Thousands of Syrian women are objects of sexual violence, but their conservative cultural and religious environments, especially in rural and southern areas of Syria, prohibit women and girls from talking freely about their suffering from sexual violence and other forms of violence. This is the reason that makes it very difficult to find rape cases because of the dominant culture and the refusal to talk publicly about these subjects. Furthermore, hardly anyone makes complaints about such crimes because nobody will marry a woman who has been raped. The social stigma and family pressure influence the psychological situation of these women, which in some cases can lead to suicide. In other cases, families forcibly marry raped women, including to relatives and foreigners, for the “sake of the honor”, which makes it hard to help these women who are in critical situations, as their parents block any assistance that could be provided to them.
Bashar al-Assad’s forces are not the only enemy to Syrian women, ISIS is disrobing them of their human rights, as well. “Marry me or be my slave”; this is how ISIS groups threaten innocent women; whether they accept or refuse they are subjected to various forms of deprivation, threats, solitary imprisonment, as well several forms of torture, rape and sexual harassment. Other women were forced to divorce their husbands and forced to practice “jihad sex” with different rebels of ISIS.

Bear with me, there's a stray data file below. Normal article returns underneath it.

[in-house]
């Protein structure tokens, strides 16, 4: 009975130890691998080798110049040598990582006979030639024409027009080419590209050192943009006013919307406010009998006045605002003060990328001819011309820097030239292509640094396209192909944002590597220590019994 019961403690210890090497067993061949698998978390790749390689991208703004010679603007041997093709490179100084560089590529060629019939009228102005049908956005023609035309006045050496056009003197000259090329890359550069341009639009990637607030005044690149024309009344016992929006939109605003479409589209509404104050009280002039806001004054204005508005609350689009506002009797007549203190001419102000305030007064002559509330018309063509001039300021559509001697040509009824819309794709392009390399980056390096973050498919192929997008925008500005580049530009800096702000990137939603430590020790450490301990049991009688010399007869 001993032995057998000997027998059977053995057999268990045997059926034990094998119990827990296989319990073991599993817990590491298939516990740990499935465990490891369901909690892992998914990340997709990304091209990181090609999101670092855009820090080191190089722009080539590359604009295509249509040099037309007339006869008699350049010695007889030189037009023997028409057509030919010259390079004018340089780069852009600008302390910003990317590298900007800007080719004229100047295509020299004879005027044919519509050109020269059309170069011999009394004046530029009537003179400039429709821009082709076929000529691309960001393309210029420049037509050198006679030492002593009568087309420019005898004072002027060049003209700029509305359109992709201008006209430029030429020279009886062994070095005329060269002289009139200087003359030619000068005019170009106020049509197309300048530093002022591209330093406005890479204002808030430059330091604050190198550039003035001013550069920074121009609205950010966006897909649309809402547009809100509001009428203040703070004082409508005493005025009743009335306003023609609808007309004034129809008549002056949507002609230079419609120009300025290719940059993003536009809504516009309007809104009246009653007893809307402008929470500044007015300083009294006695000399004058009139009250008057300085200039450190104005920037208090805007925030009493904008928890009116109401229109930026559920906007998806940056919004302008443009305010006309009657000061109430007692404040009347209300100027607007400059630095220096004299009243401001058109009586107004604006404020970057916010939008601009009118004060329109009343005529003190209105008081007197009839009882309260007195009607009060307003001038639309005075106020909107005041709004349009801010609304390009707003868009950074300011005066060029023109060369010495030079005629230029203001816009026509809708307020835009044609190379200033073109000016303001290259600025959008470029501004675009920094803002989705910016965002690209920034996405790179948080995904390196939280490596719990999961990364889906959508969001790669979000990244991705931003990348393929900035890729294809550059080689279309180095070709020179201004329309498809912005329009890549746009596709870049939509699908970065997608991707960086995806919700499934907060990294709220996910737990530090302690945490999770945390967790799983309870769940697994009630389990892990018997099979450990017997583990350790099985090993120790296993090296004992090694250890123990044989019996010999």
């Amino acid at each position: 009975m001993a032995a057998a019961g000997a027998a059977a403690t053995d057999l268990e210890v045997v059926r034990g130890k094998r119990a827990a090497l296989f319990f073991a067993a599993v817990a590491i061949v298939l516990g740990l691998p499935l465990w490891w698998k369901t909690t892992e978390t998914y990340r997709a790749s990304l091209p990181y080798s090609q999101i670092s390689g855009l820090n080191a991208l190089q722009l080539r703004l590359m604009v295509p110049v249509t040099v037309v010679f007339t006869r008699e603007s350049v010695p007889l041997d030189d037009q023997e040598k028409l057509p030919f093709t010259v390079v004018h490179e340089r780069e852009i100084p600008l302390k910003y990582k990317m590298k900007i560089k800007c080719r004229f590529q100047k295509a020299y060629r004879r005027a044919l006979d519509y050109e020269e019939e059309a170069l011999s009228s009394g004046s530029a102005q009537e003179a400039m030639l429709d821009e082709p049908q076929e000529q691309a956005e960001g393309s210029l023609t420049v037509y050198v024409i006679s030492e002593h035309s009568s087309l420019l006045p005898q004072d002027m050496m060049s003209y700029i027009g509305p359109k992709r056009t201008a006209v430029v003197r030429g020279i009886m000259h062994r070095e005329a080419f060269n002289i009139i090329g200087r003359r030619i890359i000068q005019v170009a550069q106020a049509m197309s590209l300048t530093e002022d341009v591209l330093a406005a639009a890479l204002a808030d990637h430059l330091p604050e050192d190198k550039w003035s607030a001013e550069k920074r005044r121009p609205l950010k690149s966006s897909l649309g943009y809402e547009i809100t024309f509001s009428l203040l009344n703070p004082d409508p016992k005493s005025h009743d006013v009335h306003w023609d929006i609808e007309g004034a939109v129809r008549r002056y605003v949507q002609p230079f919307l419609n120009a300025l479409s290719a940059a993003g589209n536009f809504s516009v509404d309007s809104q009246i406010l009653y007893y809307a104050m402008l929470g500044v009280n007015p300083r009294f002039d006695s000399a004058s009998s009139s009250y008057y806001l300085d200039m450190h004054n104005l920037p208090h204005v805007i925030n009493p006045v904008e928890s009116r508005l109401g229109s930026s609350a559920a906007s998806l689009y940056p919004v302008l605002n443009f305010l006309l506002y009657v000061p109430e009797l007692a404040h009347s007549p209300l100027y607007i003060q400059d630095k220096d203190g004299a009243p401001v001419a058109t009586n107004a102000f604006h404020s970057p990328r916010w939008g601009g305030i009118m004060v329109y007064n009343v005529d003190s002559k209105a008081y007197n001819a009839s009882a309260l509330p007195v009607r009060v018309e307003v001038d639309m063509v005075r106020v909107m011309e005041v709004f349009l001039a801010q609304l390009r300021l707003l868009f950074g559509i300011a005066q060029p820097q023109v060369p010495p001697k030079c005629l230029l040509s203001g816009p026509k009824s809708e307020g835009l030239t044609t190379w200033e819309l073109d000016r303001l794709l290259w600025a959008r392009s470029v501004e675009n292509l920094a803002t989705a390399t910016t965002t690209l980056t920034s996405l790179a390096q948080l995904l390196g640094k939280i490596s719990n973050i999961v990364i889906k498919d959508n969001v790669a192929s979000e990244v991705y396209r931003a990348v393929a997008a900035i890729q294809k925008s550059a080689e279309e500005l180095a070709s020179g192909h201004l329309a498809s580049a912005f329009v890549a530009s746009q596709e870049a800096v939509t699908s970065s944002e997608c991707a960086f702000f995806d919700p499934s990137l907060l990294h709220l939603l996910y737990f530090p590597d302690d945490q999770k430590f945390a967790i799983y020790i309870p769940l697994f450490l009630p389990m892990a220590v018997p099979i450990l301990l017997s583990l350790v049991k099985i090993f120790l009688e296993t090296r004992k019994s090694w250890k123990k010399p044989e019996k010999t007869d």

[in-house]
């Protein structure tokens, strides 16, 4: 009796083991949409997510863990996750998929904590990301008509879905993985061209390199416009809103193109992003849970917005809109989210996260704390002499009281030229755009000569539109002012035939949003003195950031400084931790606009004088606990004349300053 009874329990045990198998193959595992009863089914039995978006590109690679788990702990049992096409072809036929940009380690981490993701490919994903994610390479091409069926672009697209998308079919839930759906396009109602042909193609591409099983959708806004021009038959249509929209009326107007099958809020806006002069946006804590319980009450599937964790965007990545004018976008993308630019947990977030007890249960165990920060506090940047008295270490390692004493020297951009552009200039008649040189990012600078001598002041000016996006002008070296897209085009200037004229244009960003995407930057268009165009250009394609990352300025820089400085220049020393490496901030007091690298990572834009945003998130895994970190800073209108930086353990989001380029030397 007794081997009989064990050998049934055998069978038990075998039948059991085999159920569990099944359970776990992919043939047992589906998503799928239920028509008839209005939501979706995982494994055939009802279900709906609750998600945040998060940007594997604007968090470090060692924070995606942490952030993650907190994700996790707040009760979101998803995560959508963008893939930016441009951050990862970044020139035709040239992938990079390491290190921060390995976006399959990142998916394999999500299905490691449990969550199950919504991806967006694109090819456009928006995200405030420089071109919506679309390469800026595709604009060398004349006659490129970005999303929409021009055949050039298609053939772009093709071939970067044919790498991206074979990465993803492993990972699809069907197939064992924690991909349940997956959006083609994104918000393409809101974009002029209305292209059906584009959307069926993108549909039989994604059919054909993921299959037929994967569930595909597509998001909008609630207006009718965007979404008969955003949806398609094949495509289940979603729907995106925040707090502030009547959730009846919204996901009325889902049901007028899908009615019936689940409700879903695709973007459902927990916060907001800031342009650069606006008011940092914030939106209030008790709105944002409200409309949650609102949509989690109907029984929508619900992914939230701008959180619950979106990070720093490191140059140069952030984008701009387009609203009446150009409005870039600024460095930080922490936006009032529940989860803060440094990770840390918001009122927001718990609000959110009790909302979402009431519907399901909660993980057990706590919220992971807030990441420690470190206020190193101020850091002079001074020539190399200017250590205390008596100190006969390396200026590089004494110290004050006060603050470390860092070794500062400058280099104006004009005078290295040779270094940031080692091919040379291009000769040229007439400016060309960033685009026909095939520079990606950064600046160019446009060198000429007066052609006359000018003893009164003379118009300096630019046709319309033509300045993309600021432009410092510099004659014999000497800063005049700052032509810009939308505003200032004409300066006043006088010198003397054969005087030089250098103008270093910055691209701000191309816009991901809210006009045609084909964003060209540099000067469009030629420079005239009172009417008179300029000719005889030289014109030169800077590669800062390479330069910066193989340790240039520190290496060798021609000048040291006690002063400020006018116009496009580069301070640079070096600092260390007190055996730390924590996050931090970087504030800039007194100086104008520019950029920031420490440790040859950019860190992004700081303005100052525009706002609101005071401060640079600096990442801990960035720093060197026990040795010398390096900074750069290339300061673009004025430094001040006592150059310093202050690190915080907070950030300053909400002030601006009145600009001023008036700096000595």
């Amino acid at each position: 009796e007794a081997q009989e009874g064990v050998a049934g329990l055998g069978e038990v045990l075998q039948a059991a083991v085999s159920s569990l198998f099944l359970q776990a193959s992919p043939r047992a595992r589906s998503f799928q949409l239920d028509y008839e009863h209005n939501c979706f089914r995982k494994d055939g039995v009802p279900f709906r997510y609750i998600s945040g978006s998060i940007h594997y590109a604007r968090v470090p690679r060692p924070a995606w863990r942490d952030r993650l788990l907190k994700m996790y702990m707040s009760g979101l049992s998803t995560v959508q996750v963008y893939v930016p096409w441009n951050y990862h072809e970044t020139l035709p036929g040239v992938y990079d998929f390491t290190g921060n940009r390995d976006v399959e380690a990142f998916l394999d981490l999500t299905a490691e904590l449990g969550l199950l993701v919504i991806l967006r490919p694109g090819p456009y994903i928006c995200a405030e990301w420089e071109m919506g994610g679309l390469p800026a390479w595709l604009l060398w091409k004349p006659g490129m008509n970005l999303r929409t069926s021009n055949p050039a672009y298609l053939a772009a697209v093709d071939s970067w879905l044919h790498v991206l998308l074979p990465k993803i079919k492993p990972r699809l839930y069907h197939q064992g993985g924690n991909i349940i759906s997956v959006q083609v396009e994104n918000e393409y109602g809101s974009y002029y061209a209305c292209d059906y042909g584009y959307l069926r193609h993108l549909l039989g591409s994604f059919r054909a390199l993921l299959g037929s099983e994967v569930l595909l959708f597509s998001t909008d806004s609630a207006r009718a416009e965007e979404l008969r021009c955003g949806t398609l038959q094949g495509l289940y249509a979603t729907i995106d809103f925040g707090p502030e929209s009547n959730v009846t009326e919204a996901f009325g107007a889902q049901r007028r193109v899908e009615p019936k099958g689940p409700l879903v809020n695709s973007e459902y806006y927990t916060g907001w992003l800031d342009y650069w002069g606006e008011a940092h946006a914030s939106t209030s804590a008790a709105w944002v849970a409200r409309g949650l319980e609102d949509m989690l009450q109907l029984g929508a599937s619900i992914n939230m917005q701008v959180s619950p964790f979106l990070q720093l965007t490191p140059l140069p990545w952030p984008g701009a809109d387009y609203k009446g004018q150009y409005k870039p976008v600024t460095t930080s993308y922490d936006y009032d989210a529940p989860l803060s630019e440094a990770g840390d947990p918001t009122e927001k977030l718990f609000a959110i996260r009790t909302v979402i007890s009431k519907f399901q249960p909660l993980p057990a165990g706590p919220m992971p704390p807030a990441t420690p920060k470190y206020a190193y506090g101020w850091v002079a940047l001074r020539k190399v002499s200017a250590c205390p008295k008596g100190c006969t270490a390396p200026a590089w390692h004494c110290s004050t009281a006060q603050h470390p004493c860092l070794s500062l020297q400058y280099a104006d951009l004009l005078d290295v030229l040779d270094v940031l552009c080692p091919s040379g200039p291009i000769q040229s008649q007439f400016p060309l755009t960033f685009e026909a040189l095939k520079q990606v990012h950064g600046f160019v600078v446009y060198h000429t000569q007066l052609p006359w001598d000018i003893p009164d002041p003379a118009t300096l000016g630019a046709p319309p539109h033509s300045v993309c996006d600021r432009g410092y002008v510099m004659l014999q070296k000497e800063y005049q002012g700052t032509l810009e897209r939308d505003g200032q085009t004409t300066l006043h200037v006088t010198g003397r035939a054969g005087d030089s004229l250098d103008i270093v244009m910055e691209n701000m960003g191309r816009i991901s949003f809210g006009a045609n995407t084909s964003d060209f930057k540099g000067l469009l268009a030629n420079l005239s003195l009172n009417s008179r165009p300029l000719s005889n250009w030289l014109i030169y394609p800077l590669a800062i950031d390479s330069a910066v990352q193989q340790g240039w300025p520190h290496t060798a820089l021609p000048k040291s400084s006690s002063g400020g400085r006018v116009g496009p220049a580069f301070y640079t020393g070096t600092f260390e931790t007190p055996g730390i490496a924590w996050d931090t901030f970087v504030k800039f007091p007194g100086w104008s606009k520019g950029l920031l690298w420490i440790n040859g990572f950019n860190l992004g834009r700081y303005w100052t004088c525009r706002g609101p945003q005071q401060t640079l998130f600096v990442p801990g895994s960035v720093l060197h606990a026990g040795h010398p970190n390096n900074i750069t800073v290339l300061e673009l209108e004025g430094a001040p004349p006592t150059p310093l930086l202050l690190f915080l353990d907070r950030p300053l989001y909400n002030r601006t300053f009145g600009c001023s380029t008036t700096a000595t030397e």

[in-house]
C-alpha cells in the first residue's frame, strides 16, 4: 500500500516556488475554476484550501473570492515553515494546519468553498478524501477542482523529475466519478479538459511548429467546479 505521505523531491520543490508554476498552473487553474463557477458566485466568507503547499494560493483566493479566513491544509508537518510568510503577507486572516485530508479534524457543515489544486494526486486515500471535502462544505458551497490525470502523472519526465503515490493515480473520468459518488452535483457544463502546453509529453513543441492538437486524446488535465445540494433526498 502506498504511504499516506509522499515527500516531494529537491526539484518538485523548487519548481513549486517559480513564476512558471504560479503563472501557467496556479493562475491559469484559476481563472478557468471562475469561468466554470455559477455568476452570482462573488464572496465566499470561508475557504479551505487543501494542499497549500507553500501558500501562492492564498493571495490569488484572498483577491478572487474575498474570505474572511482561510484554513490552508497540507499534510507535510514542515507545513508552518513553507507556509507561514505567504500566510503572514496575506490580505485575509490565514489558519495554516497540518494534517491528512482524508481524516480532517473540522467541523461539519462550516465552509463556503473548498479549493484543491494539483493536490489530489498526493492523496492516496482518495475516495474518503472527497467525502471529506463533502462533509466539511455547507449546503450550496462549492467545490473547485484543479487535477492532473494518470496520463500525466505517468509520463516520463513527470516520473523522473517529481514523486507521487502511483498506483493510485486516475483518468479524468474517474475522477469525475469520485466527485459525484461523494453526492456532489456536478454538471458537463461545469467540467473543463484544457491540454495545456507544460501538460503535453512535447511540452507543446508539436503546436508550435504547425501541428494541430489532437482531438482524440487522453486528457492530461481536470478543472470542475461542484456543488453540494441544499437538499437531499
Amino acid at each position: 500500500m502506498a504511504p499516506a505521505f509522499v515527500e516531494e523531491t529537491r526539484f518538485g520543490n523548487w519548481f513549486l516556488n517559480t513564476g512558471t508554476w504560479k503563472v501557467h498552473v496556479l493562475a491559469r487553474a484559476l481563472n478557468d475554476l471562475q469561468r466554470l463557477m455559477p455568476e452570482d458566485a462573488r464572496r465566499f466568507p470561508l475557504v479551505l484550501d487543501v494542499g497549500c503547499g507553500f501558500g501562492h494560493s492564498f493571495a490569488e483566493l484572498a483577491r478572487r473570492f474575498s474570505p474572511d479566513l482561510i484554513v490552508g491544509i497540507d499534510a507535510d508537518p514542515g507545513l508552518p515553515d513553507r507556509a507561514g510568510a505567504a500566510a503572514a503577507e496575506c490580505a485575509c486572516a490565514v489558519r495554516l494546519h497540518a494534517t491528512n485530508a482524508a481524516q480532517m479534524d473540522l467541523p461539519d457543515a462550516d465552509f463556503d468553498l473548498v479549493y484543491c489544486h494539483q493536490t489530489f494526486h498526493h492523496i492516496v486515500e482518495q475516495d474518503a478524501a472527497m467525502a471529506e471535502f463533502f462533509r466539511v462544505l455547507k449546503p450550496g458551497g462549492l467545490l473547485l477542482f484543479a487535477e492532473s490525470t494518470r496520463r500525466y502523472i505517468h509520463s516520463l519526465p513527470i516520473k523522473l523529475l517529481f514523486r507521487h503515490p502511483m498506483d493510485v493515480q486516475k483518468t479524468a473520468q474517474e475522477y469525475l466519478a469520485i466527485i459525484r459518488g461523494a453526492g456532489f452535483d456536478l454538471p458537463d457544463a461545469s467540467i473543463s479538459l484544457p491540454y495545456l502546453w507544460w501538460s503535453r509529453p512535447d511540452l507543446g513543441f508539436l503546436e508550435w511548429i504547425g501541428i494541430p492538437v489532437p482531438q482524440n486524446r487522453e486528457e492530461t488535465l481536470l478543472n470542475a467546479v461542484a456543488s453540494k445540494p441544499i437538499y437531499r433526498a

The media has spread accounts of young mothers who have been savagely maimed by ISIS for breastfeeding in public. The Members of ISIS enforce strict barbaric sharia laws concerning how women should dress and act, breastfeeding in public is not accepted act according to their rules.
Distressingly, they use a spiked, metal device known as “The Biter” to wreak harsh punishments on women deemed to have shown too much skin and those who breastfeed in public. They take the “Biter”, which is a shrill object that has a lot of teeth, they hold the women, and place it on their chest and press it firmly, causing serious injuries.
Thousands of Syrian women are slaughtered silently.
In other cases women are being stripped naked and forced to take “virginity tests,” then they are taken to slave markets where the attractive virgins are sold off to the highest buyers, those who refuse to perform an extreme sex act are burned alive.
Outside Syria women face further challenges and depressing situations; some parents force their daughters to marry off as child brides and push them to work as prostitutes in the refugee camps. Several reports stated that men from Saudi Arabia and other Middle Eastern countries take advantage of families’ desperation to seek young brides.
According to Thomson Reuters Foundation’s poll on women’s rights; Syria is ranked 19th out of 22 Arab states.
Five years into Syria’s civil war and with no end in sight, it is somehow hard to see what the future of Syria will look like, and what women’s place will be in it, the war has had a devastating impact on women’s rights, putting millions of women and girls at risk of trafficking, forced marriage and sexual violence.